For this week, here are some resources to help you reflect on our Christian response to Safe and Affordable Housing:

First, some graphics showing if people in our county/area working in different professions could afford to either rent or put a 3% or 10% down payment on an average apartment/home based on their annual income (courtesy of NHC.org):



To learn more, pursue some of these ways to educate yourself:

 Finally, take time to listen again (or for the first time, if you were not in worship Sunday) to Rich Mullins' powerful song about Jesus' life with insecure housing, You Did Not Have a Home, by following this link or watching the video below.










Tuesday, January 14, 2020

Resources to help form and inform our Christian response to Immigrants and Refugees

This Epiphany, we are spending six Sundays looking at the six areas of focus of ACT (Anne Arundel Connecting Together) in light of our faith and scripture. How are these the work of Christmas as described by Howard Thurman in the poem at right?

Each week I will be lifting up resources to help you reflect and learn more about these areas where we as Christians are called to care for our neighbors in practical, loving ways.


Resources to help you reflect on our Christian response to immigration:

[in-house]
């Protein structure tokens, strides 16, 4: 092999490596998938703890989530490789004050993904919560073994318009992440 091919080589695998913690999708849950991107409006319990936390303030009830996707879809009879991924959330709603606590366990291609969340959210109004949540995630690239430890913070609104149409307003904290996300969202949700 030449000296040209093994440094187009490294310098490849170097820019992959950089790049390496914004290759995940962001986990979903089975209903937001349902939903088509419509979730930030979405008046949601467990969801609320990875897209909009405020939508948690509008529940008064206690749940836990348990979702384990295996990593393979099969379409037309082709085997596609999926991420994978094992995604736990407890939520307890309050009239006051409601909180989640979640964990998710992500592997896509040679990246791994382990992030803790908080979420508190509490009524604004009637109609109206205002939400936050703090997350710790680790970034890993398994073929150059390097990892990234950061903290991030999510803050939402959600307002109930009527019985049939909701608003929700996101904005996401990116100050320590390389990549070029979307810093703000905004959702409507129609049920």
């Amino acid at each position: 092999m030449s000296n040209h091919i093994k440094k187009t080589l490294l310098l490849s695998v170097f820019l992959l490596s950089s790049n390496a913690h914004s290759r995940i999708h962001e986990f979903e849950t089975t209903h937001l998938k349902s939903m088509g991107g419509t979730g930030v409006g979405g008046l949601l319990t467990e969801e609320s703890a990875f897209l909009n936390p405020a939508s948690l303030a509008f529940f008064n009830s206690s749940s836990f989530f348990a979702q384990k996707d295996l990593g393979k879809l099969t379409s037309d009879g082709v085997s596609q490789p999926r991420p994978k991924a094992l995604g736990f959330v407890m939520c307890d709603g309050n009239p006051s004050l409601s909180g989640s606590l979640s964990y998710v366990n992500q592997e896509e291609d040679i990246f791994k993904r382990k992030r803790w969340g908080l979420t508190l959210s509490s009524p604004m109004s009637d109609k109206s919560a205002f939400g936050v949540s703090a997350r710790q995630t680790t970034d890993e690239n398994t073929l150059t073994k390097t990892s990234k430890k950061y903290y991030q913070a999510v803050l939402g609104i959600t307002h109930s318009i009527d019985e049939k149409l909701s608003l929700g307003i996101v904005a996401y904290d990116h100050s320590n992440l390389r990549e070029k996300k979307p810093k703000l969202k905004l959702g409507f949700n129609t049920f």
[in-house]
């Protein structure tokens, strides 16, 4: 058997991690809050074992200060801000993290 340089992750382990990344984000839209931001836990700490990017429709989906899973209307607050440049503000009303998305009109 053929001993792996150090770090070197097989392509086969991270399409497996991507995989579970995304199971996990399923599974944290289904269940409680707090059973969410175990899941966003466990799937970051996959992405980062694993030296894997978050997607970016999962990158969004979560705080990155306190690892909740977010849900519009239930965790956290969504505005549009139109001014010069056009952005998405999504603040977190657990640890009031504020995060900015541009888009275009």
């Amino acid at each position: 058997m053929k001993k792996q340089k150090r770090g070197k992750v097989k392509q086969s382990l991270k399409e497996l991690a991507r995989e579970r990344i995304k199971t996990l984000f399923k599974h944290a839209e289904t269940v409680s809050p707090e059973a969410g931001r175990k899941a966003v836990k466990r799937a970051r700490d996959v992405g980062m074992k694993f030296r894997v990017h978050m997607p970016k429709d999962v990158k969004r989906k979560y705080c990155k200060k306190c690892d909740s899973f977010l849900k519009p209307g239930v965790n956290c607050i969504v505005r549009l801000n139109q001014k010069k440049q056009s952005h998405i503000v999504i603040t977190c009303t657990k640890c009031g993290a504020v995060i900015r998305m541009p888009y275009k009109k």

·      Inhospitable, a podcast telling the story of the journey of one man, Gilles Bikindou, in the context of immigration in the United States. Inhospitable is a production of Greenwood Forest Baptist Church in NC, Gilles’ faith community and a fellow Alliance of Baptists congregation. Visit www.inhospitableusa.org.
·      The Bible as the Ultimate Immigration Handbook by Joan Raduskin of Church World Service: https://www.greatplainsumc.org/files/ministries/mj_bible_immigration_handbook.pdf
·      Strangers in the Land, a six week e-book devotional on immigration, the church, and the Bible produced by Sojourners: https://sojo.net/node/216822
·      Read migrant stories at https://time.com/longform/migrants/
·      Learn about local organizations committed to helping immigrants in our area:

Friday, April 5, 2019

Stations of the Cross: Bearing, Helping, Weeping

Our next stations occur during Jesus’ walk from Pilate to Golgotha. I invite you to pay attention to some of the people Jesus encounters along the way, pictured in the modern art pieces below.

Luke 23:26-31
As they led him away, they seized a man, Simon of Cyrene, who was coming from the country, and they laid the cross on him, and made him carry it behind Jesus. A great number of the people followed him, and among them were women who were beating their breasts and wailing for him. But Jesus turned to them and said, “Daughters of Jerusalem, do not weep for me, but weep for yourselves and for your children. For the days are surely coming when they will say, ‘Blessed are the barren, and the wombs that never bore, and the breasts that never nursed.’ Then they will begin to say to the mountains, ‘Fall on us’; and to the hills, ‘Cover us.’ For if they do this when the wood is green, what will happen when it is dry?”



Simon of Cyrene modern icon by Gracie Morbitzer



Simon helps Jesus bear the cross, by Suzanne Ley

A modern Eastern Orthodox icon of Simon of Cyrene


Try as I might, I couldn’t find the names of the artists of these two paintings of the weeping women Jesus met and spoke to along the road: